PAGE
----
Byline: Thomas J. Ryan

NEW YORK--With apparel spending on the decline and August sales a near disaster, the outlook for retailing in the second half has turned gloomy.
Wall Street is projecting only modest gains in profits--or declines--for most retailers for 1995, and without a significant sales pickup heading into the fourth quarter, estimates will be further reduced.
"The fact that we're not getting real plus business on fall goods is showing me we just don't have a hungry consumer," said Peter Schaeffer, at Dillon Read & Co. "I don't think there's any great fashion direction or anybody doing anything to excite the consumer to go out and buy."
Terrence J. McEvoy, at Janney Montgomery Scott, said apparel sales are "awful, and I don't see any reason for it to change a whole lot. There's no exciting fashion out there to drag anybody into the store."
Barry Bryant, at Ladenburg, Thalmann & Co., also said that August's dismal figures have made him "fairly gloomy" about the second half.
"The numbers in August were a little bit too bad to be dismissed purely on the basis of the weather," Bryant said. However, he said he is looking at the first two weeks of September for signs of a bounce-back that could save the back-to-school season, noting that strength in the economy and in consumer confidence hold promise for a "good, but not great" second half.
While generally pessimistic about the near future, analysts are still looking for the second half to improve on the first half, when profits for a group of 43 retailers slumped 24.8 percent while their sales rose 10.7 percent. In the second quarter, profits for the group slumped 24.2 percent, while sales gained 10.8 percent. Apparel sales should improve in the fall with normal weather patterns, particularly considering last fall's unusually warm weather. A cold spell early in the season could ignite apparel retail gains. Some stores are seeing a pickup this month.
"September is turning around for us," said Michael Gould, chairman and chief executive officer of Bloomingdale's. Gould and other retailers acknowledged back-to-school selling has been terrible, but sometimes the season comes in two waves--just before school starts and about a week later, when students get a look at what other students are wearing and then head to the stores.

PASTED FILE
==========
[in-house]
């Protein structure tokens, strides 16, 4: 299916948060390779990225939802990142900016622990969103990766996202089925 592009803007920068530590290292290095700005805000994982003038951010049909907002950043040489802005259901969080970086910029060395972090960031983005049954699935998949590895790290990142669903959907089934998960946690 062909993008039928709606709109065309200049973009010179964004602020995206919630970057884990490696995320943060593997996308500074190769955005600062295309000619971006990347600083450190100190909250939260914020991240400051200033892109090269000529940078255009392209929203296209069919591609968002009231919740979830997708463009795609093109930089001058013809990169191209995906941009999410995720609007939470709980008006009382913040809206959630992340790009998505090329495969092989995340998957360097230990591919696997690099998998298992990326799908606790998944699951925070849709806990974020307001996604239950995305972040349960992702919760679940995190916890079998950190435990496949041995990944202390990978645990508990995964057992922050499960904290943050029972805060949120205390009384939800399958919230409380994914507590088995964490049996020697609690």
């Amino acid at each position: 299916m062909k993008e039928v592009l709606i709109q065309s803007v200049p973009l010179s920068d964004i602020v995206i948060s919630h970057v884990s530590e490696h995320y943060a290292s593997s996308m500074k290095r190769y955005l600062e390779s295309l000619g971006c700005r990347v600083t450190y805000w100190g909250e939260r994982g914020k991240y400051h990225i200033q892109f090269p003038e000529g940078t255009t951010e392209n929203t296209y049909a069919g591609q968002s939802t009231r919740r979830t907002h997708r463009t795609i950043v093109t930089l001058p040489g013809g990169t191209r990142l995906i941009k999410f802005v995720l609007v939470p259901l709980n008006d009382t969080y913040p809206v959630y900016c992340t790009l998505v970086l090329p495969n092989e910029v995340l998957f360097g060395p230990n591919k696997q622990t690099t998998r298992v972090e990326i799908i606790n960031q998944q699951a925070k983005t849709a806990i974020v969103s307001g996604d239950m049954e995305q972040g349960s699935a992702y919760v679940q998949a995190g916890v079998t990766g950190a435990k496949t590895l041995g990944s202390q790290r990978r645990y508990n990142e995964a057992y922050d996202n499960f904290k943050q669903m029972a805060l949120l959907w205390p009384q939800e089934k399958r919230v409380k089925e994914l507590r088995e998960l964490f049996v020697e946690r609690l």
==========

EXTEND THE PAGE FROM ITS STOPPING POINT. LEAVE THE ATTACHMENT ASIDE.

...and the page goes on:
Asked why August was weak, Gould said retailers were up against tough comparisons from a year ago and there were no cloudy weekends to get people off the beaches and into the stores, and he added that ready-to-wear actually started getting soft at the end of July. In addition, analysts say, the apparel price deflation that has been squeezing margins should ease in the second half.
However, margins will be under pressure due to mounting competition. Besides anemic apparel sales, retailers' bottom lines are getting crushed by industry problems such as overstoring and aging baby boomers who spend less on apparel.
In this sluggish climate, analysts generally expect larger retailers to show better earnings, with cost savings through consolidations reflected on the bottom line. Certain niche retailers that benefit from having less competition could also do better.
Many specialty stores are expected to show profit declines this year. Ann Taylor Stores Corp.'s earnings should tumble to a range of 36 to 60 cents a share, down from $1.40 last year. Charming Shoppes Inc. is expected to show near break-even results versus a profit of 42 cents. The Gap Inc.'s earnings are expected to fall to a range of $2.00 to $2.10 from $2.20, with weakness at the core Gap stores and GapKids not made up by strength at Banana Republic. Nordstrom Inc.'s earnings should slip to between $2.30 and $2.40 from $2.47 a year earlier. Spiegel Inc., which owns Eddie Bauer, is expected to net 20 cents against a depressed 23 cents, and Lands' End Inc., $1.00 against a below-par $1.09 a share in 1994.